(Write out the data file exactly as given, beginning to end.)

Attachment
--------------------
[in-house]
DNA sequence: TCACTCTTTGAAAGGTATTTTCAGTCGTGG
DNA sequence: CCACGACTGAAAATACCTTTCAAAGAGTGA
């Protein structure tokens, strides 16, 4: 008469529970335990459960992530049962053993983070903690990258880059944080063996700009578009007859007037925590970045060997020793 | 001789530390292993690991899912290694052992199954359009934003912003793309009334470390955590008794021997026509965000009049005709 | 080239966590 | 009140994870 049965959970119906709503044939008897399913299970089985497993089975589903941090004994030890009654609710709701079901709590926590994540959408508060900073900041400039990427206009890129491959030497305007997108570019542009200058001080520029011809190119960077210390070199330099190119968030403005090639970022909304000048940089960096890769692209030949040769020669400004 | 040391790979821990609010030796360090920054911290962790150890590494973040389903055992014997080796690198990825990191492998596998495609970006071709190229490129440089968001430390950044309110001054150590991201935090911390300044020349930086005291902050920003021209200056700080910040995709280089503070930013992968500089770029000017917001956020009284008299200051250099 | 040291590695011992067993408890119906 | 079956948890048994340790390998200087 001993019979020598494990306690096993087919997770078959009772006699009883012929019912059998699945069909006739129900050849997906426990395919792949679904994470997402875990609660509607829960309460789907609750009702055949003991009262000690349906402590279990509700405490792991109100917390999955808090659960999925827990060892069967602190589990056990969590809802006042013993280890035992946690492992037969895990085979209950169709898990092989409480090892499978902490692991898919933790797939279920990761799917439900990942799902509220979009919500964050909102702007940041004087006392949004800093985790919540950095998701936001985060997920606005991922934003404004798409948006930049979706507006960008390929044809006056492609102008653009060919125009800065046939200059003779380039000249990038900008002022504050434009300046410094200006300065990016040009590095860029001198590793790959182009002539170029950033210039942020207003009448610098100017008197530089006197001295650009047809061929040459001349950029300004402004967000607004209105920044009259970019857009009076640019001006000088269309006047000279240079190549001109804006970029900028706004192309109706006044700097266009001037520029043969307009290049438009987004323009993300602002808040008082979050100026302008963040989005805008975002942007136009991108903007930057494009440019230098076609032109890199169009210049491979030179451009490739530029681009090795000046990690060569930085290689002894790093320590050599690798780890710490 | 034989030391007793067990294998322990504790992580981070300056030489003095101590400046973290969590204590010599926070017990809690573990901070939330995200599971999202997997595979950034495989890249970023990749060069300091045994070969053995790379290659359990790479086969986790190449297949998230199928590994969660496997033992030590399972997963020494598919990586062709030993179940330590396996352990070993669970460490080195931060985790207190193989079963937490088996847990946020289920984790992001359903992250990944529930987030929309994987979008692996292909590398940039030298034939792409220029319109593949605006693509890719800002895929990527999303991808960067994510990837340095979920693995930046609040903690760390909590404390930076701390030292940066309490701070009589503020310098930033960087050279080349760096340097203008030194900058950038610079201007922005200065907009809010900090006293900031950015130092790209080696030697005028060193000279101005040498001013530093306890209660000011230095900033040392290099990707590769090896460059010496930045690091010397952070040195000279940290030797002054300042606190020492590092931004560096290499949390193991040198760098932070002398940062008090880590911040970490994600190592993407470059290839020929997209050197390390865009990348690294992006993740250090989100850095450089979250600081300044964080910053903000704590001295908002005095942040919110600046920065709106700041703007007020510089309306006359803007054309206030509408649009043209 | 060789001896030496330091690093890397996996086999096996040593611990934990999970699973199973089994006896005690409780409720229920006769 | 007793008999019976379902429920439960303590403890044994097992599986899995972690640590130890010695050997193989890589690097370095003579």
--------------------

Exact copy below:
[in-house]
DNA sequence: TCACTCTTTGAAAGGTATTTTCAGTCGTGG
DNA sequence: CCACGACTGAAAATACCTTTCAAAGAGTGA
């Protein structure tokens, strides 16, 4: 008469529970335990459960992530049962053993983070903690990258880059944080063996700009578009007859007037925590970045060997020793 | 001789530390292993690991899912290694052992199954359009934003912003793309009334470390955590008794021997026509965000009049005709 | 080239966590 | 009140994870 049965959970119906709503044939008897399913299970089985497993089975589903941090004994030890009654609710709701079901709590926590994540959408508060900073900041400039990427206009890129491959030497305007997108570019542009200058001080520029011809190119960077210390070199330099190119968030403005090639970022909304000048940089960096890769692209030949040769020669400004 | 040391790979821990609010030796360090920054911290962790150890590494973040389903055992014997080796690198990825990191492998596998495609970006071709190229490129440089968001430390950044309110001054150590991201935090911390300044020349930086005291902050920003021209200056700080910040995709280089503070930013992968500089770029000017917001956020009284008299200051250099 | 040291590695011992067993408890119906 | 079956948890048994340790390998200087 001993019979020598494990306690096993087919997770078959009772006699009883012929019912059998699945069909006739129900050849997906426990395919792949679904994470997402875990609660509607829960309460789907609750009702055949003991009262000690349906402590279990509700405490792991109100917390999955808090659960999925827990060892069967602190589990056990969590809802006042013993280890035992946690492992037969895990085979209950169709898990092989409480090892499978902490692991898919933790797939279920990761799917439900990942799902509220979009919500964050909102702007940041004087006392949004800093985790919540950095998701936001985060997920606005991922934003404004798409948006930049979706507006960008390929044809006056492609102008653009060919125009800065046939200059003779380039000249990038900008002022504050434009300046410094200006300065990016040009590095860029001198590793790959182009002539170029950033210039942020207003009448610098100017008197530089006197001295650009047809061929040459001349950029300004402004967000607004209105920044009259970019857009009076640019001006000088269309006047000279240079190549001109804006970029900028706004192309109706006044700097266009001037520029043969307009290049438009987004323009993300602002808040008082979050100026302008963040989005805008975002942007136009991108903007930057494009440019230098076609032109890199169009210049491979030179451009490739530029681009090795000046990690060569930085290689002894790093320590050599690798780890710490 | 034989030391007793067990294998322990504790992580981070300056030489003095101590400046973290969590204590010599926070017990809690573990901070939330995200599971999202997997595979950034495989890249970023990749060069300091045994070969053995790379290659359990790479086969986790190449297949998230199928590994969660496997033992030590399972997963020494598919990586062709030993179940330590396996352990070993669970460490080195931060985790207190193989079963937490088996847990946020289920984790992001359903992250990944529930987030929309994987979008692996292909590398940039030298034939792409220029319109593949605006693509890719800002895929990527999303991808960067994510990837340095979920693995930046609040903690760390909590404390930076701390030292940066309490701070009589503020310098930033960087050279080349760096340097203008030194900058950038610079201007922005200065907009809010900090006293900031950015130092790209080696030697005028060193000279101005040498001013530093306890209660000011230095900033040392290099990707590769090896460059010496930045690091010397952070040195000279940290030797002054300042606190020492590092931004560096290499949390193991040198760098932070002398940062008090880590911040970490994600190592993407470059290839020929997209050197390390865009990348690294992006993740250090989100850095450089979250600081300044964080910053903000704590001295908002005095942040919110600046920065709106700041703007007020510089309306006359803007054309206030509408649009043209 | 060789001896030496330091690093890397996996086999096996040593611990934990999970699973199973089994006896005690409780409720229920006769 | 007793008999019976379902429920439960303590403890044994097992599986899995972690640590130890010695050997193989890589690097370095003579």